Douglas G. Price, whose engineering career began as Australia's massive Snowy Mountains hydroelectric project got under way in 1950 and ended nearly four decades later when he was CEO of the global design firm spawned from what became the country's largest-ever infrastructure program, died on July 10 in Armidale, New South Wales. He was 87.
Price was a key project leader on the 23-year, billion-dollar-plus project known as the Snowy Mountains Scheme. Located in Australia's southeast, it was one of the world's largest and most intricate multipurpose water projects.
Including construction of 17 large dams and 145 kilometers of tunnels, 2,000 km of roads and 80 km of aqueducts, it collected 2 million acre-ft of water per year from the Australian Alps and fed it through nine hydroelectric plants. This generated more than 4,000 MW of power before releasing the water to irrigate the continent's dry interior.
The project involved work by more than 100,000 workers from 30 countries.
In 1999, ENR named it one of the world's Top 125 projects over the previous 125 years; it had been recognized two years earlier by the American Society of Civil Engineers as an international historical civil engineering landmark, joining the Panama Canal and Eiffel Tower.
Price joined the Snowy Mountains Hydro-Electric Authority after gaining his civil engineering degree. He honed his skills as a dam-builder, in a career that included a 1950s stint in the U.S. with contractors who had built Boulder and Hoover dams, according to an obituary released by SMEC, the current name of the design firm spawned from the Snowy Mountains work.
Price then was asked to join the first of several Australian government overseas aid projects that included construction of large dams on the Mekong River in Cambodia and roadbuilding in Thailand. He was named the authority's assistant commissioner in 1966.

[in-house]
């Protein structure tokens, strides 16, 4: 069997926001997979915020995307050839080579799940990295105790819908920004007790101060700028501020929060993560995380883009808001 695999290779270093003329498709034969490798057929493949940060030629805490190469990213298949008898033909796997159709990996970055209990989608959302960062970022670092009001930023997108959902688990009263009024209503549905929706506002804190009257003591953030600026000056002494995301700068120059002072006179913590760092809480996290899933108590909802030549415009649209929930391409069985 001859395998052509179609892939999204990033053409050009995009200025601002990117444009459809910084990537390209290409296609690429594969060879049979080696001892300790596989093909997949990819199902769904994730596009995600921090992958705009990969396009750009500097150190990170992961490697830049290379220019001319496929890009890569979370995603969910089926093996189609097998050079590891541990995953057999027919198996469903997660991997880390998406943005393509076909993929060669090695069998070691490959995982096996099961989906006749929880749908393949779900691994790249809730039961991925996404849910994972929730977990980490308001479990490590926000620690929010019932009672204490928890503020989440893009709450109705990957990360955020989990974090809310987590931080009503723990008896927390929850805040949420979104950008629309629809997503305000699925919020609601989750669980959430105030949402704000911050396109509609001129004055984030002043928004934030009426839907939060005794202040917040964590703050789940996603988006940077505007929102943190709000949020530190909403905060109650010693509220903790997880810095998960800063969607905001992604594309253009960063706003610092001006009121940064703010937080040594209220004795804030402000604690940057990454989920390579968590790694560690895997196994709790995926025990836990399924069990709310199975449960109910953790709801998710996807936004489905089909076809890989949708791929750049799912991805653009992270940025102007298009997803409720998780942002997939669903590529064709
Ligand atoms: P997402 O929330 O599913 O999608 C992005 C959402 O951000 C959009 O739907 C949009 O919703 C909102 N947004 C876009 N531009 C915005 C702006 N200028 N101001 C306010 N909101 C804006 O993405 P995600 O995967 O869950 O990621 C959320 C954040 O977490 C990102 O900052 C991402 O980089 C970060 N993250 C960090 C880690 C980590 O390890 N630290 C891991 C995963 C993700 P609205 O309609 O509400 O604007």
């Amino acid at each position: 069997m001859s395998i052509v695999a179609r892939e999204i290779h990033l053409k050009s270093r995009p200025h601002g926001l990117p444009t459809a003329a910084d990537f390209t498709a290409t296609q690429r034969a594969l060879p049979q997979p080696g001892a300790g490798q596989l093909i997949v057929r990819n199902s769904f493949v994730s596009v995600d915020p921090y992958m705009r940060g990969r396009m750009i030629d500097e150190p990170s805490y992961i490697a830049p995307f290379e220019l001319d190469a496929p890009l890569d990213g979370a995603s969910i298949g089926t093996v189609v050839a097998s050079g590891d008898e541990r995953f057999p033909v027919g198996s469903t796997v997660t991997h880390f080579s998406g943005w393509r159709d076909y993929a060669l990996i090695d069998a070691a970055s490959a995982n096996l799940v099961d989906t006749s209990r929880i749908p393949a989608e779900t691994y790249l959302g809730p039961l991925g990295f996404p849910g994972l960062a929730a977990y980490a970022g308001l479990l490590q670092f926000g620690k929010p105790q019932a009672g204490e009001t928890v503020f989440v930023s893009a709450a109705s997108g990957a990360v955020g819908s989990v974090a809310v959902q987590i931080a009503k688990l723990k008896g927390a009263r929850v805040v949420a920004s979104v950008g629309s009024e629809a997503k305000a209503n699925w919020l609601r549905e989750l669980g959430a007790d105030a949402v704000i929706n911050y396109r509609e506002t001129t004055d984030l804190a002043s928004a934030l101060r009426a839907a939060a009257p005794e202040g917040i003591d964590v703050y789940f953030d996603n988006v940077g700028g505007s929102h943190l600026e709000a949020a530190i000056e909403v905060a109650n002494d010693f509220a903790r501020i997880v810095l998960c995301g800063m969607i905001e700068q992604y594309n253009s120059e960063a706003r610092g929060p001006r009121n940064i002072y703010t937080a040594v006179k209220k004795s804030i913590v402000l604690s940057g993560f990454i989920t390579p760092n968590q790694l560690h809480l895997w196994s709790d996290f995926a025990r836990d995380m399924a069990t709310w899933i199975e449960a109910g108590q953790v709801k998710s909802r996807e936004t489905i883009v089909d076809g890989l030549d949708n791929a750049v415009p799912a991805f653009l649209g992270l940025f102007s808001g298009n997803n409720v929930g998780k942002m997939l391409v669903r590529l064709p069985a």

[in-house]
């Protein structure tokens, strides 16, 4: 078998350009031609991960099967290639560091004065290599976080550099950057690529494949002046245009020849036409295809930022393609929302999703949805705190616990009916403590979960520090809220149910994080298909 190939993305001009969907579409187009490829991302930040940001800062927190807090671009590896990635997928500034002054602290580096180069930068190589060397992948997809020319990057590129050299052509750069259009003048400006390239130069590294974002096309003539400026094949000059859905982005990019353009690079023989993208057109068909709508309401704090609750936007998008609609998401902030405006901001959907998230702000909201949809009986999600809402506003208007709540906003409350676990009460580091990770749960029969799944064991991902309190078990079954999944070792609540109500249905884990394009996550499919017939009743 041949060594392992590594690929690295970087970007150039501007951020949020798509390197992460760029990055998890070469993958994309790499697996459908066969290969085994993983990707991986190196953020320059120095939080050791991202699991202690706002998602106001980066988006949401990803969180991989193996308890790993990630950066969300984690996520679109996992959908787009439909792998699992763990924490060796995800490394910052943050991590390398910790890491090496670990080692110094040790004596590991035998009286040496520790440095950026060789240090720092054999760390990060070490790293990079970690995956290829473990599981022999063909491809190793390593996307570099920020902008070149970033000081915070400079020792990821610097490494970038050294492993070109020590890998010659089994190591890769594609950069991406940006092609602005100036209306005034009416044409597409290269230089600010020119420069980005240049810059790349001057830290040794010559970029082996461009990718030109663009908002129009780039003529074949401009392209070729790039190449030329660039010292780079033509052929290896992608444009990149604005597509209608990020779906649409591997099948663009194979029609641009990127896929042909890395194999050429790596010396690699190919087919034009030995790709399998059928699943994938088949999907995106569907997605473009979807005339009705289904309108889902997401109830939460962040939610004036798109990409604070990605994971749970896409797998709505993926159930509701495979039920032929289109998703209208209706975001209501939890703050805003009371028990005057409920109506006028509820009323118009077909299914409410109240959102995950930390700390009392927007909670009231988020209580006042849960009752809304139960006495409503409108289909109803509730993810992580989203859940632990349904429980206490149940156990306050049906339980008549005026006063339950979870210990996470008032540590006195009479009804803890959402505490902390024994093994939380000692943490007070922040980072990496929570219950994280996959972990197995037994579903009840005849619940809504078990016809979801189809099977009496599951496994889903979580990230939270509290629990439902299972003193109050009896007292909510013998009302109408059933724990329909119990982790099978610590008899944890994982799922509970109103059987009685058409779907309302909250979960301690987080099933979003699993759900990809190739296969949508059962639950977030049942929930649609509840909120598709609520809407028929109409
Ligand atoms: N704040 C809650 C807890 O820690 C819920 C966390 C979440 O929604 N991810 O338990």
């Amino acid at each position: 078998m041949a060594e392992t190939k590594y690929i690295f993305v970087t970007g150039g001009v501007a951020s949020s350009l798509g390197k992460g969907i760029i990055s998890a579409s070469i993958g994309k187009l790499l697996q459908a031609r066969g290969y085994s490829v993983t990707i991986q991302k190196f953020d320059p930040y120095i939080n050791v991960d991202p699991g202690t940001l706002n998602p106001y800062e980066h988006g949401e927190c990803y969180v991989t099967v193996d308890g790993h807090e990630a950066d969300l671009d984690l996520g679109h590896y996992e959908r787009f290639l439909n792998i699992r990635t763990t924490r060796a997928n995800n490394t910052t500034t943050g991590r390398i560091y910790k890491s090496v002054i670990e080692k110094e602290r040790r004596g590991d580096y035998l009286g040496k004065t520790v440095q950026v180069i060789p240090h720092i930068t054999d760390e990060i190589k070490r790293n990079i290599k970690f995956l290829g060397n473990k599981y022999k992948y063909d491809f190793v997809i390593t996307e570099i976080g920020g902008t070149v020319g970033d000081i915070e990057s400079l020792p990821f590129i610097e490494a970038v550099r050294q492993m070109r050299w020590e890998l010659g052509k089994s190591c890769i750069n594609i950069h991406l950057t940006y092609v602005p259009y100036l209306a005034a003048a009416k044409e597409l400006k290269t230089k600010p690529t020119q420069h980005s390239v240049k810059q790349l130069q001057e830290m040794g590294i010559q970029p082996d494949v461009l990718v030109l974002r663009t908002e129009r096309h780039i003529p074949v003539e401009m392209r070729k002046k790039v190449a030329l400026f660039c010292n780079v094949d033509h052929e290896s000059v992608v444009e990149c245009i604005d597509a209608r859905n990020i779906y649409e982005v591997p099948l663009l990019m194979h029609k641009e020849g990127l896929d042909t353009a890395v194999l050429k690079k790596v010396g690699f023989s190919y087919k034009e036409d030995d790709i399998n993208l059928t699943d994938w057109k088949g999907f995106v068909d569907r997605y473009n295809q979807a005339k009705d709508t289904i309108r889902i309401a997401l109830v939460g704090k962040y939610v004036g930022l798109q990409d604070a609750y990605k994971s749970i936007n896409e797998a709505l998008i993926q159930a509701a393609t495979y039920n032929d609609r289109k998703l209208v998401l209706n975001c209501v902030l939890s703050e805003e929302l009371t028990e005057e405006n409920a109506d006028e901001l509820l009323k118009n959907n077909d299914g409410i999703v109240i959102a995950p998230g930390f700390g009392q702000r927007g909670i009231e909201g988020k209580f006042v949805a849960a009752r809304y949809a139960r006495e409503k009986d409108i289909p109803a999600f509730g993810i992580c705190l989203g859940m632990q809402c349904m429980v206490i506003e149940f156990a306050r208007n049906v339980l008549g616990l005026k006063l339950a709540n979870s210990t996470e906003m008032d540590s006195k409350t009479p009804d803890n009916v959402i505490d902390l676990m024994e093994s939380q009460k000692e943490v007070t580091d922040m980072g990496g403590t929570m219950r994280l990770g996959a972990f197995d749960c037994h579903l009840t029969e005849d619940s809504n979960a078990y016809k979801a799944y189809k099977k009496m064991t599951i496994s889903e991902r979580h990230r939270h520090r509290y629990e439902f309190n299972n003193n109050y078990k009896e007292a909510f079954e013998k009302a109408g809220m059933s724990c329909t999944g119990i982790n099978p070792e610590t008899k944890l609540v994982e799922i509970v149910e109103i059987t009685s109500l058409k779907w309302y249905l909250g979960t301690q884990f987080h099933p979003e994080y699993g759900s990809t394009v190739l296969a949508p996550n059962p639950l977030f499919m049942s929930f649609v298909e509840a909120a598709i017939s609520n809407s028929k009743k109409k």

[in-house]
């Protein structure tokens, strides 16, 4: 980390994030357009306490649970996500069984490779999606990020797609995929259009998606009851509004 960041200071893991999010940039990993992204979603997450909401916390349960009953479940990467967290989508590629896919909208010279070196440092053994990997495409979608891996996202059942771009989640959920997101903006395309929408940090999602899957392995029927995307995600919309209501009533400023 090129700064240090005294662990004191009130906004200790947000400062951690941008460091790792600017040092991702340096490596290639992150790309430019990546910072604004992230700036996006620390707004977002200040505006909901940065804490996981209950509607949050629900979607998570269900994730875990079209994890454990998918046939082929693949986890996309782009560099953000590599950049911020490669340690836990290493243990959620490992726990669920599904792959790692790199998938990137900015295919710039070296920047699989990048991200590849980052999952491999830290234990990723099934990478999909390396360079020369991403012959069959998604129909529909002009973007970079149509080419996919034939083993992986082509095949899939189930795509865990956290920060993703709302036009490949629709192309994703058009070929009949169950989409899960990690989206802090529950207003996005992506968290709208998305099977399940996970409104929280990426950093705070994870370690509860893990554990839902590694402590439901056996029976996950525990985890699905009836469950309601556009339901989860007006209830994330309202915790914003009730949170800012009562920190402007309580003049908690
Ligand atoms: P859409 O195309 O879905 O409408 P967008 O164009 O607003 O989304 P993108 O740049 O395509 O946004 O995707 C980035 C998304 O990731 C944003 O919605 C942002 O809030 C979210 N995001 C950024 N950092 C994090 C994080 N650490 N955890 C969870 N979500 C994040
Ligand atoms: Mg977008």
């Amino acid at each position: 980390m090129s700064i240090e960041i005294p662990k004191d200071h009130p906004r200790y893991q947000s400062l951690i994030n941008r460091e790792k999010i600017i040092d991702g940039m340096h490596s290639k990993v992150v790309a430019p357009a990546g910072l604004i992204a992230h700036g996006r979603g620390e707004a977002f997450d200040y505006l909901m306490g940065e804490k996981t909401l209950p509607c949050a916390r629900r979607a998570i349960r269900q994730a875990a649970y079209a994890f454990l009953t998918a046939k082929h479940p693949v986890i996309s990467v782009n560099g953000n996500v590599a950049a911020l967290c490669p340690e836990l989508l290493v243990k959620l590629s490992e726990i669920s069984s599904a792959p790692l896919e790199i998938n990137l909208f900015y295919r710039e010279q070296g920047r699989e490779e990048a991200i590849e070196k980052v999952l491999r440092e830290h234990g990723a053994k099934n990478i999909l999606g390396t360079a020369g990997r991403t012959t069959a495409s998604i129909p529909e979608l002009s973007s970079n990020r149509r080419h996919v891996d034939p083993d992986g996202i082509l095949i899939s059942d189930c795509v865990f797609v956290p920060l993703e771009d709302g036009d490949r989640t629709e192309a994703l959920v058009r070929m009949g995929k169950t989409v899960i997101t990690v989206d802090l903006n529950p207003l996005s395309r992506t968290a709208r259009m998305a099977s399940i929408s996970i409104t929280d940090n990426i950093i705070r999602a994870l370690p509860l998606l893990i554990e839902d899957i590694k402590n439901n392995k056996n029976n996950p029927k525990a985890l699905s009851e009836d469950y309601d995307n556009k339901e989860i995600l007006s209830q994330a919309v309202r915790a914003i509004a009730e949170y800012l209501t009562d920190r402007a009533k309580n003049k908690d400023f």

Six years later, he became the first CEO and managing director of the newly-formed Snowy Mountains Engineering Co., a government-owned firm that specialized in water, power and road engineering and was working in 42 countries in Asia and Africa by the 1980s. Price held those positions until his retirement in 1988.
The firm was privatized and sold to its employees in 1993. It then became SMEC, of which Andrew Goodwin was elevated to CEO this past summer.
Price earned Australian engineering's highest award, the Peter Nicol Russell Memorial Medal Career Achievement Award, in 1984. In 2001, he was named chairman of SMEC's new foundation, which provides small-scale grants to communities in need, says the obituary.
"Doug’s … highly professional leadership style shaped SMEC to become the highly successful multinational, multidisciplinary consultancy it is today," says the firm, which adds that he "possessed the skills of a seasoned diplomat … and the keen nose of an entrepreneurial businessman who built an organization that still prospers today."
SMEC ranks at No. 74 on ENR's list of The Top 150 Global Design Firms, reporting $437.9 million in 2013 revenue.